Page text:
The Department of Justice (DOJ) and the Department of Health and Human Services (HHS) jointly published guidance on how "long COVID" can be a disability under the ADA, Section 504 of the Rehabilitation Act, and Section 1557 of the Affordable Care Act.

Injured workers saw no treatment delay in early 2020: WCRI

The pandemic had no noticeable impact on medical treatment for injured workers who filed non-COVID-19 claims, according to a report by the Workers Compensation Research Institute (WCRI). The study found that the average number of days from injury to treatment changed less than 1.5% for nearly all types of treatment when the second quarter of 2020 was compared with the same quarter in 2019.

Vaccine mandate debate rages

As the debate over vaccine mandates intensifies, some states and municipalities are taking action to require vaccines, while others have filed bills to ban vaccine mandates.

A common question surrounding the right to mandate vaccines is the vaccine's emergency use authorization (EUA).The DOJ's Office of Legal Counsel issued an opinion that the law "does not prohibit public or private entities from imposing vaccination requirements for vaccines that are subject to EUAs." It only addresses the obligation that certain information be passed on to potential vaccine recipients.

Recently, the federal government, the U.S. Department of Veterans Affairs, California, and New York City announced they would require some or all of their government employees to produce proof of immunization or be tested weekly. The California directive extends to healthcare facilities in both the private and public sectors, as well as congregate settings such as jails, homeless shelters, and senior living homes. In Pennsylvania, the Governor vetoed legislation that would have forbidden any government entity or higher education institution in the state from asking for proof of a COVID-19 vaccination or to electronically track vaccination status.

In the private sector, more health care employers are requiring workers to get vaccinated for COVID-19, a trend experts say is spurred by rising case numbers and the recent dismissal of a federal lawsuit, Jennifer Bridges, et al. v. Houston Methodist et. al, challenging a vaccination mandate. Corporations have also begun to take a harder line on vaccines, including Walmart, Disney, BlackRock, Morgan Stanley, and Facebook.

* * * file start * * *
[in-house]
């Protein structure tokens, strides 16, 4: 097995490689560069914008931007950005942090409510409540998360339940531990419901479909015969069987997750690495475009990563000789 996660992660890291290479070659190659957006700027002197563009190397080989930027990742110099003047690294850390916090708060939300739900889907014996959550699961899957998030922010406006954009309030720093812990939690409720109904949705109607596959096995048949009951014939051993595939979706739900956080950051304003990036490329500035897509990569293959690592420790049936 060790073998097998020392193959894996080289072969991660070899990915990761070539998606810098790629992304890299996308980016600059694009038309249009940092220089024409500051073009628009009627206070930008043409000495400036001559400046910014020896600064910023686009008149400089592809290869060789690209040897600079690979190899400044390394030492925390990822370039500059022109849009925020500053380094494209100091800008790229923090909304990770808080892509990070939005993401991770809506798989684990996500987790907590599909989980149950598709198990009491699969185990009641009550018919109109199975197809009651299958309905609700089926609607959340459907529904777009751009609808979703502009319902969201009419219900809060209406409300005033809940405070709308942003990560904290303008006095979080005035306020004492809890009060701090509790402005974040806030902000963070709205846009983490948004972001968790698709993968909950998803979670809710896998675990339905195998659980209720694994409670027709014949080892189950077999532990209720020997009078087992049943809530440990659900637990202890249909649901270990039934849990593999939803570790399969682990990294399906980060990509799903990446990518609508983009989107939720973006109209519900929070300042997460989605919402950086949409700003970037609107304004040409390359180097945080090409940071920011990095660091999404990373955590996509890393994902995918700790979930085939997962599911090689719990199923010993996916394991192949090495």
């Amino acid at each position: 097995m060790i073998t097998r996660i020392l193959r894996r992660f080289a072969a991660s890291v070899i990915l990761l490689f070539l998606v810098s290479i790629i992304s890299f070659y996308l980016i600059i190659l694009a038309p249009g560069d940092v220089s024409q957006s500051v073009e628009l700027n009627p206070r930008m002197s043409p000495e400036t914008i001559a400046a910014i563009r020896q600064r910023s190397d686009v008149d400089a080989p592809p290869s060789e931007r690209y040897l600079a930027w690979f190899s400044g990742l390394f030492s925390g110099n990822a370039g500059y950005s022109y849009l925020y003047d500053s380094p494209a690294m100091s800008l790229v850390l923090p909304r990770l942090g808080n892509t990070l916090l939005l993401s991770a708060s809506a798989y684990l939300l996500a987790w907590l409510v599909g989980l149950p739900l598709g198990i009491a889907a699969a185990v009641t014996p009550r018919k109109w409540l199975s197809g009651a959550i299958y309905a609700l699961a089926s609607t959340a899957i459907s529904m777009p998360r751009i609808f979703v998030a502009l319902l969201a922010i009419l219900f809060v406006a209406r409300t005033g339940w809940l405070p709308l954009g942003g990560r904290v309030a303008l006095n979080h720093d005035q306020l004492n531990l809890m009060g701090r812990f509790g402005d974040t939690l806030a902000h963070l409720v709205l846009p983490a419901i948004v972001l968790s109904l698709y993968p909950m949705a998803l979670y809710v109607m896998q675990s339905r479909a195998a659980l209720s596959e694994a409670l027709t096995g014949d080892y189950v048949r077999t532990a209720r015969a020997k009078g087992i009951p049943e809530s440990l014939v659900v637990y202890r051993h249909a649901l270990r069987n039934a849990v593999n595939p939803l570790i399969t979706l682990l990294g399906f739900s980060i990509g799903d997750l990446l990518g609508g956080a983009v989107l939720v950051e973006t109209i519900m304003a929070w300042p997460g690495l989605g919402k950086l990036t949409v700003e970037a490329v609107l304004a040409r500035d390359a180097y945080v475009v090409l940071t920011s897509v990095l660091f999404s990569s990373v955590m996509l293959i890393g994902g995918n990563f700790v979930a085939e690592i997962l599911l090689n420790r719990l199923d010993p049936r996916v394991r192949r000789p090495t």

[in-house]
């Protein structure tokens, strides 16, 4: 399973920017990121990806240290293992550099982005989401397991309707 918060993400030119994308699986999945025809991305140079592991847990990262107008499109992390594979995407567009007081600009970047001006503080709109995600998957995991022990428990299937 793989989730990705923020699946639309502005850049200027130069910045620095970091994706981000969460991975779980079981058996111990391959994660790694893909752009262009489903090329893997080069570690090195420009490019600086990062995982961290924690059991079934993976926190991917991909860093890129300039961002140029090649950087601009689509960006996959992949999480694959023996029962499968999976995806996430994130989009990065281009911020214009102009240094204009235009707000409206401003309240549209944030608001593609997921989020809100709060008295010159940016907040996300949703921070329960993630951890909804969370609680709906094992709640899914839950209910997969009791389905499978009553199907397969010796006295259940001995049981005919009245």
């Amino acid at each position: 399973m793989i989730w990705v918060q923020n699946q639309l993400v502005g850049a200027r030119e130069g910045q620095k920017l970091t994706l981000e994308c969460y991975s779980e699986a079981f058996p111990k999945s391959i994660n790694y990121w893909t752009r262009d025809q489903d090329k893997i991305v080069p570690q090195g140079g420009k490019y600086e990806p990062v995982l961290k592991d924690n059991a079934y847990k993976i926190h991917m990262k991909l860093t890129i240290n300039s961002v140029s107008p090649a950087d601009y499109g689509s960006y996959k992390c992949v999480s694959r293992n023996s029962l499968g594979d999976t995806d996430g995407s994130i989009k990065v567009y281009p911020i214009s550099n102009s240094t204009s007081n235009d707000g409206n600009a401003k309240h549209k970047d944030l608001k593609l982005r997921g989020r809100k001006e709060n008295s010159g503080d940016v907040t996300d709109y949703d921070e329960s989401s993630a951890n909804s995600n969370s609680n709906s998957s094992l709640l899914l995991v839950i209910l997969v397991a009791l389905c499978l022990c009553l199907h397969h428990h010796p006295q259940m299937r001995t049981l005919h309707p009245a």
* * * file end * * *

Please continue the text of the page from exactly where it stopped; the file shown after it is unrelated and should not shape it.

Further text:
California: WCIRB payroll reporting rules changes with end of emergency order

The lifting of the stay-at-home order means changes in certain COVID-19 payroll reporting rules according to the Workers' Compensation Insurance Rating Bureau (WCIRB). The section allowing employers to classify those working from home as clerical office staff expired Aug. 10. The section excluding from payroll any payments made to those who weren't working during the pandemic expired July 11.

California law creates COVID-19 presumption for disability retirement

A.B. 845 creates a rebuttable presumption that public safety, firefighters, and medical workers who are disabled or died from COVID-19 have access to public retirement system benefits, including pension, disability, and death benefits. The presumption, which takes effect immediately, will end Jan. 1, 2023.

California COVID-19 claims more than twice what WCIRB projected

Projected COVID-19 workers' compensation claim costs for accident years 2020 and 2021 in California are projected to be more than $1 billion and coupled with declining premium levels, have put the estimated combined loss and expense ratio over 100% for the first time in nearly a decade, according to a report by the WCIRB.

August 5 deadline for New York Infectious Disease Plan

On July 6, 2021, the New York State Department of Labor, in consultation with the New York State Department of Health, published an Airborne Infectious Disease Exposure Prevention Standard and a Model Airborne Infectious Disease Exposure Prevention Plan and industry-specific templates for agriculture, construction, delivery services, domestic workers, emergency response, food services, and manufacturing. Employers had 30 days to adopt a written exposure plan, either following the NYSDOL's model plan or creating their own following NYSDOL standards. The plan must be communicated to employees and posted in a visible location. However, the precautions under the plans only go into effect when state public health authorities make a "highly contagious communicable disease" declaration, which has not been made.

South Carolina plans to write infectious disease rule for workers

SCOSHA has decided to create an alternative infectious disease standard to replace the federal OSHA emergency COVID-19 standard. The standard will place significant focus on employer assessment and allow flexibility as the pandemic has proven to be unpredictable, according to SCOSHA Deputy Director Kristina Baker. The timeline was not announced.